Dartmouth awarded grant to strengthen cybersecurity of medical records
David Kotz, an associate dean and professor of computer science at Dartmouth will lead a study funded by a $10 million grant that will find ways to improve cybersecurity of medical records. (FILE PHOTO)
The Foundation's Secure and Trustworthy Cyberspace Frontier Award is to support a five-year project called Trustworthy Health and Wellness, known as THaW, said David Kotz, Dartmouth's associate dean of the faculty for the sciences and a professor of computer science.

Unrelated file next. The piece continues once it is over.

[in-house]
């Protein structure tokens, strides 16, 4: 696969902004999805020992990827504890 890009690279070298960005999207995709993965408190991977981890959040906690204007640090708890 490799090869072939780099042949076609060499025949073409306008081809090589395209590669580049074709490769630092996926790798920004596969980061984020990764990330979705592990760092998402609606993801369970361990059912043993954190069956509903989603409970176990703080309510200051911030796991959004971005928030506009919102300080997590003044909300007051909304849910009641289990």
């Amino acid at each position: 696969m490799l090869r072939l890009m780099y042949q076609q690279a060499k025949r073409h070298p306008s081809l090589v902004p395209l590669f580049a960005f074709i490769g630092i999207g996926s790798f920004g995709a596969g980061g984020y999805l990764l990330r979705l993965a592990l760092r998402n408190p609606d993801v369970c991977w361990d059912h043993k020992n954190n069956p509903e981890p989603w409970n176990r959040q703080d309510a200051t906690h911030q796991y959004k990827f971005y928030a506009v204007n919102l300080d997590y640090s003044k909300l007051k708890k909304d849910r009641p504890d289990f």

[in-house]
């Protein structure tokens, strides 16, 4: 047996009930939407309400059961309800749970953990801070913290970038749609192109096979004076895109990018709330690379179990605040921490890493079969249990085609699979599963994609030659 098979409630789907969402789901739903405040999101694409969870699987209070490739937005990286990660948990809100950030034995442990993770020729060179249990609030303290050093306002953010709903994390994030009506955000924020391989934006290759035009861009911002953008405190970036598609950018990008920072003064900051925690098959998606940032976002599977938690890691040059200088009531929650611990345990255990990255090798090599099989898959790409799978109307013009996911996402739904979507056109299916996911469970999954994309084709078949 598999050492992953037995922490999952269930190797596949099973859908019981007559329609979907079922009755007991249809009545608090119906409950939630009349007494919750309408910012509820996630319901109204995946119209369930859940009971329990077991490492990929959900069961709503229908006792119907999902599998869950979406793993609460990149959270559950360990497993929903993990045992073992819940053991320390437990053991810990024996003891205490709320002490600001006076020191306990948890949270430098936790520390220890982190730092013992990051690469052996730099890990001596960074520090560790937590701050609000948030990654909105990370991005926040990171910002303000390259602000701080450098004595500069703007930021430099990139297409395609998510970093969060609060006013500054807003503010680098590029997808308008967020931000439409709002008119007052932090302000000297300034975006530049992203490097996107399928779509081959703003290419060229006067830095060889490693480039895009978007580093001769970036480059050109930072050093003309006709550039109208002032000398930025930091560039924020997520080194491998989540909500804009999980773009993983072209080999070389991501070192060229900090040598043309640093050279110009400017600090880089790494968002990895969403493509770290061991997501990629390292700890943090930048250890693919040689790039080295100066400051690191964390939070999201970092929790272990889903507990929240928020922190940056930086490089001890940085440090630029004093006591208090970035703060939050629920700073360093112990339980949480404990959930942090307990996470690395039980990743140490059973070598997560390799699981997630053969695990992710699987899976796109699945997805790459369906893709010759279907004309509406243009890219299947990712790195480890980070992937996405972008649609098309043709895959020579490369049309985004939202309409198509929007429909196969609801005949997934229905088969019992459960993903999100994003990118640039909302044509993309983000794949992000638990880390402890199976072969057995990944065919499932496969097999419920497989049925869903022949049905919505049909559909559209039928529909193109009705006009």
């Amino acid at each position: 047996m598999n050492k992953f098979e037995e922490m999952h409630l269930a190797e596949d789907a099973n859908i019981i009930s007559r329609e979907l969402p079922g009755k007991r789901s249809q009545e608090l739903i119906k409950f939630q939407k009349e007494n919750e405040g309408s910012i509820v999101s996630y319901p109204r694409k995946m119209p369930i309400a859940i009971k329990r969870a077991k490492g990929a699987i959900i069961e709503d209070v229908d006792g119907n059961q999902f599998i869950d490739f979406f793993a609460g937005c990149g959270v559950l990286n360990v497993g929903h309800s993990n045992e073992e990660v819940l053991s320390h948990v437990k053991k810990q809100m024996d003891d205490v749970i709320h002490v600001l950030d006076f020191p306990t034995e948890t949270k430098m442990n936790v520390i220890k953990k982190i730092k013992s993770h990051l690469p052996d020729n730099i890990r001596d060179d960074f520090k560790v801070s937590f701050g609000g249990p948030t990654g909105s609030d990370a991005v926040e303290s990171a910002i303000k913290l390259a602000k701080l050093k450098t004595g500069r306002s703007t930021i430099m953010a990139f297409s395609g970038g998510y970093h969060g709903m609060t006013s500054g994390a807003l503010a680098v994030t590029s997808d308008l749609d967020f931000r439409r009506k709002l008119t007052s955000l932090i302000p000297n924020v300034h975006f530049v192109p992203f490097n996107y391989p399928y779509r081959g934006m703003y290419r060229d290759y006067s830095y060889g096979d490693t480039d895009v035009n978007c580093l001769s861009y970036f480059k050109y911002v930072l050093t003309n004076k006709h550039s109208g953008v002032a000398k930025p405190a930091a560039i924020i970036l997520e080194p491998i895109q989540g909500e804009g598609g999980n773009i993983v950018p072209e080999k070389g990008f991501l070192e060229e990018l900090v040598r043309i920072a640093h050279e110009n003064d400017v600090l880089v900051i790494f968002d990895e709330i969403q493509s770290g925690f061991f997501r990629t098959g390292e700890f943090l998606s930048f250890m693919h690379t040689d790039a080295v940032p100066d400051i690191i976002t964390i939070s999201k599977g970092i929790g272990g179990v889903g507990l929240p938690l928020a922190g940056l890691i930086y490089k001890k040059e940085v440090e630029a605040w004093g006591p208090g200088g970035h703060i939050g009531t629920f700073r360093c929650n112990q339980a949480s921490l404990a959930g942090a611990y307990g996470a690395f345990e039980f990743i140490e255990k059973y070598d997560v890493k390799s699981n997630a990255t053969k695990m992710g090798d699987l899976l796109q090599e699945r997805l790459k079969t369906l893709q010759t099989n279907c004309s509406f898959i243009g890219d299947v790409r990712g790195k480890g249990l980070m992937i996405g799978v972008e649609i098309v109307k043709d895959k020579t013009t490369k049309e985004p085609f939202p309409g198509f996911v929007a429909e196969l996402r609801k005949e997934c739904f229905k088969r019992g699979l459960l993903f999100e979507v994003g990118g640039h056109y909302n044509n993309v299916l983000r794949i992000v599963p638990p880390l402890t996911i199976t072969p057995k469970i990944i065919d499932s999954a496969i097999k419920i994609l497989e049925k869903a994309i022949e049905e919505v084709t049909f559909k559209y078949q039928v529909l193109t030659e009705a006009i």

As the lead school, Dartmouth is to be bestowed $4 million of the $10 million grant, he said.
The project is part of Dartmouth's Institute for Security, Technology and Society's research initiative on information systems and health care.
Mobile devices, such as smartphones, tablets and medical devices that control medical implants wirelessly, as well as cloud-based services, are the focus of the study, Kotz said.
"If you are a small clinic, it's not your expertise, information technology," Kotz said, so the practice would likely choose cloud-based services. How that sensitive information is protected from hackers is the issue.
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